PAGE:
Design Thinking – A Philosophy That Has Helped Big Corporations Create User-Centric Products

Design Thinking is a unique problem-solving philosophy that focuses primarily on the needs of its users. Furthermore, it helps organisations design creative solutions that not only fulfill the requirements and aspirations of customers but also go over and beyond to achieve sustained user delight.

Preeti Sharma

Have you ever suffered from a backache that is triggered by hours spent slumping in an uncomfortable chair at work? Most of us have found ourselves in such a situation at least once in our careers. Let’s say you have finally had enough of the pain and are on your way to the furniture maker’s to find a chair that can help you avoid such strain. The first shop you visit tries to sell you one of the many pre-designed chairs which have been created based on a general understanding of back pain. They are regular, run-of-the-mill chairs that have been tweaked to offer extra back support. You aren’t convinced. And, so you visit a few more shops until you arrive at one where the conversation begins with the specifics of your problem. The designer lends you a patient and empathetic ear. Based off your inputs, she models a chair that checks all the boxes in your requirement list and promises to get it made and delivered in two weeks. You do not think twice before purchasing such a customised chair as you know that it has everything that you need for a backache-free life.

The above example is a simplistic one that gives a basic idea of what Design Thinking is and how it can help you win over customers. This brand new approach works wonderfully in case of complex problems as well. Indra Nooyi, the CEO of PepsiCo and a strong proponent of Design Thinking, says that it urges people to think beyond packaging and outward appearances. In an interview she gave to Adi Ignatius of HBR she said that focusing only on recreating the packaging of a product instead of customising it to fit the consumer’s needs is akin to ‘putting lipstick on a pig, as opposed to redesigning the pig itself’. According to her, a well-designed, personalised product extracts a real reaction from customers. It could be good or bad, but it is a true response nonetheless. Such a product forges an instant bond with the users and, therefore, leads to future engagement as well.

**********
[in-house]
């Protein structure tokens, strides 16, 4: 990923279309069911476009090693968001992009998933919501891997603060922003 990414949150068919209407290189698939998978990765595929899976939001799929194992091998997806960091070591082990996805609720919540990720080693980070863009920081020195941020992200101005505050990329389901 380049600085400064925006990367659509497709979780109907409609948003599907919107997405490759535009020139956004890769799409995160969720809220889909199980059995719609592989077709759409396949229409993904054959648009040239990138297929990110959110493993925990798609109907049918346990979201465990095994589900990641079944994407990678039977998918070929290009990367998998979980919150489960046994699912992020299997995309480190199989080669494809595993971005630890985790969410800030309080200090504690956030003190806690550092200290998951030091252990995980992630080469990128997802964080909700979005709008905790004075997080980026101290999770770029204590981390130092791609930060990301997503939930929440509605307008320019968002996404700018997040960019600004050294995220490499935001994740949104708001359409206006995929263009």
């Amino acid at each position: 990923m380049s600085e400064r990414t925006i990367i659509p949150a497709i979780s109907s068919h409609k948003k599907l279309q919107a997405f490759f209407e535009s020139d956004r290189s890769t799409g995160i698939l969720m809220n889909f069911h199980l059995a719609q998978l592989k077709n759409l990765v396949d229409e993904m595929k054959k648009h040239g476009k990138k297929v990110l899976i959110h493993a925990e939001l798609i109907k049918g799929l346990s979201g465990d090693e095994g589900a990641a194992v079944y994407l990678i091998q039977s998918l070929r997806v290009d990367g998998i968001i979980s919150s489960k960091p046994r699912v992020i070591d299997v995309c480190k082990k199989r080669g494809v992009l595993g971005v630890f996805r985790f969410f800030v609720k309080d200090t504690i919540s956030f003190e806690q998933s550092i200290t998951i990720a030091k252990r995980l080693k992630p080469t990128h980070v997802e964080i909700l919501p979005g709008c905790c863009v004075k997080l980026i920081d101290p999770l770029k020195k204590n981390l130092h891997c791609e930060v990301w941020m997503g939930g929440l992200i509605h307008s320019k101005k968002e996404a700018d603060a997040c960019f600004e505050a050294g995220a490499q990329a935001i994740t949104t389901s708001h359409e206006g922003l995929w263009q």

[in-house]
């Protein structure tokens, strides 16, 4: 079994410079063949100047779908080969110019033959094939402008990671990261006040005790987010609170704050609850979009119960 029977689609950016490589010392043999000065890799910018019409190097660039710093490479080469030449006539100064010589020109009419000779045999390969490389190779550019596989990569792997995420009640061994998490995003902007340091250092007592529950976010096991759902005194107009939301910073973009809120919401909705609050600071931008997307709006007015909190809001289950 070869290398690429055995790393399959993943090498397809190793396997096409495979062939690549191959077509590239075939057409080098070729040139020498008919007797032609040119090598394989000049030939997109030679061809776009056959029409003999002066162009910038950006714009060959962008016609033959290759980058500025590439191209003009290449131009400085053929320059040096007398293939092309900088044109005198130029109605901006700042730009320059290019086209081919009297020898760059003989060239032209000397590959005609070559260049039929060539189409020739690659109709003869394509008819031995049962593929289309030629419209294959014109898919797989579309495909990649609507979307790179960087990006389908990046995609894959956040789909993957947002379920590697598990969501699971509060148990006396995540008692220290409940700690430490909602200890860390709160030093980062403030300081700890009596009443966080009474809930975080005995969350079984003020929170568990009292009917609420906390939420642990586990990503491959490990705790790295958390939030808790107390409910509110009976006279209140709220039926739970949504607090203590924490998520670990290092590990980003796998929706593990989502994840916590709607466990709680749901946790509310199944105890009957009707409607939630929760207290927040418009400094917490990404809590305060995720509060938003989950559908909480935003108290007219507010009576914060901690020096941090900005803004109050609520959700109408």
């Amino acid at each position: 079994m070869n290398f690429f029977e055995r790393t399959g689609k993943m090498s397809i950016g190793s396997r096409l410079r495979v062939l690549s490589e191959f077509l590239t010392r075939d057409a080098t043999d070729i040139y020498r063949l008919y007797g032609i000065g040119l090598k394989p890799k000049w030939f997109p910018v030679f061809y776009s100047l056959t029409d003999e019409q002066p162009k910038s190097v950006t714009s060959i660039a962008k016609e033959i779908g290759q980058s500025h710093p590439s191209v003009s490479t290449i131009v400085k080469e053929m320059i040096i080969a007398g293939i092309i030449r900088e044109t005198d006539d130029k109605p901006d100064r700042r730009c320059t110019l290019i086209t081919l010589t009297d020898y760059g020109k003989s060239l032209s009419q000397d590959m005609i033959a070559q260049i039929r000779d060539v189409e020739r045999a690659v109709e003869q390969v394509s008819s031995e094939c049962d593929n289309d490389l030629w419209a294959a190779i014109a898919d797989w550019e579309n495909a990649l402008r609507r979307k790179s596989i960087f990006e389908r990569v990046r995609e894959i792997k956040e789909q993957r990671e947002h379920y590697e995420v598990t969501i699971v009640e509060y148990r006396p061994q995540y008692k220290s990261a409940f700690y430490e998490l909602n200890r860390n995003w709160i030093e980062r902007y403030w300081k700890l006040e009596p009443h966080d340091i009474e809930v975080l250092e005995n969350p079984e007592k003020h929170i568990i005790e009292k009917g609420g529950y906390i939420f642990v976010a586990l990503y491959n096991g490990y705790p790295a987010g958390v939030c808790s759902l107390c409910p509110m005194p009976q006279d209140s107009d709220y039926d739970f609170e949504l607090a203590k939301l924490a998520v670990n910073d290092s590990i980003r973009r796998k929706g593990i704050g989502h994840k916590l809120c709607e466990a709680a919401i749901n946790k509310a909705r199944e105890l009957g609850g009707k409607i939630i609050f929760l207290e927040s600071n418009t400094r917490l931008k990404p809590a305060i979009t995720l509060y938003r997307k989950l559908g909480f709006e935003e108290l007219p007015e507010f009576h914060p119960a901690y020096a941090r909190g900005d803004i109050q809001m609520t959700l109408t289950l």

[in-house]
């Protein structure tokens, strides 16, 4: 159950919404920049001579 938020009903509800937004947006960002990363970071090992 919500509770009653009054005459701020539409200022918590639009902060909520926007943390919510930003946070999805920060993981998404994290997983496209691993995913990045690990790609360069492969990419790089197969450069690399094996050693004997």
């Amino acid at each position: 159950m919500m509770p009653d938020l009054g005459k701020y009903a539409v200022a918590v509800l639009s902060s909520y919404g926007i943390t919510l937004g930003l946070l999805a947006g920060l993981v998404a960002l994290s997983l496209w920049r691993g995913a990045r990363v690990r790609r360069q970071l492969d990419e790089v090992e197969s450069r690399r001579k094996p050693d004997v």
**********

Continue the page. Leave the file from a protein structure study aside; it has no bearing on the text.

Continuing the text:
One of the first products that came out as a result of PepsiCo’s heightened emphasis on Design Thinking was Pepsi Spire, a touchscreen fountain machine that trumps over other plain vanilla dispensing machines. Another product that was conceived using this philosophy was a variety of chips created especially for women. It was packaged in a tray inside a canister so that women could snack without worrying about staining their clothes or dirtying their hands. It was also less noisy to eat as most women are uncomfortable with others hearing them munch on a snack.

Aside from PepsiCo, a host of other organisations across sectors have begun adopting the Design Thinking approach to appease their target customer base. For instance, GE Healthcare invested in creating special, kid-friendly MR scanners that use paintings and storytelling to assuage the anxiety of children who come in for imaging procedures. The idea is to create an experience that is more adventure-filled and less intimidating. Similarly, smart airports around the world have adopted the Design Thinking methodology to make weary travellers less on edge in case of extended pre-boarding waiting periods. Shopping arcades, fine dining options, and cool mobile charging stations that often double as workspaces have mushroomed almost everywhere to make the airport experience more pleasant.

Once you buy into the Design Thinking school of thought, it is essential to understand its five phases so that you can implement it seamlessly. According to the Hasso-Plattner-Institute of Design at Stanford, these five phases are as follows:

1.       Relate to and Feel for Your Target Consumer Group – Empathy is the cornerstone of design thinking. It can, however, be felt only when you understand your customers well. Take time to figure out their needs and objectives and get to know them before you proceed.

2.       Give the Problem a Clear Definition – If you have thoroughly studied your customer base, you are bound to find issues that need to be resolved innovatively. Use your insights to frame a user-centric problem statement that is unambiguous and clear.

3.       Get Creative – Once you have a problem statement, it is time to let the creative juices flow unbridled. This phase needs to be devoid of judgement as designers should be able to discuss ideas without the fear of being ridiculed.

4.       Create a Tangible Sample – Create a prototype using the chosen idea from the previous phase. Such a sample can draw attention to potential faults in the design.

5.       Allow Users to Test the Product – User testing is the ultimate usability test that a product has to go through before it can be called successful. This stage often yields results that send the designers back to their drawing boards to make modifications to the design.

At the crux of Design Thinking lies the fact that humans come first. It helps businesses strike a much-needed balance between intuition and analytics by coaxing them to use a combination of both emotions and data sciences to create useful products and deliver meaningful services. As a result, the recipients of these products and services are a happy lot which directly translates into better profits for the corporations and loyalty in its user base.


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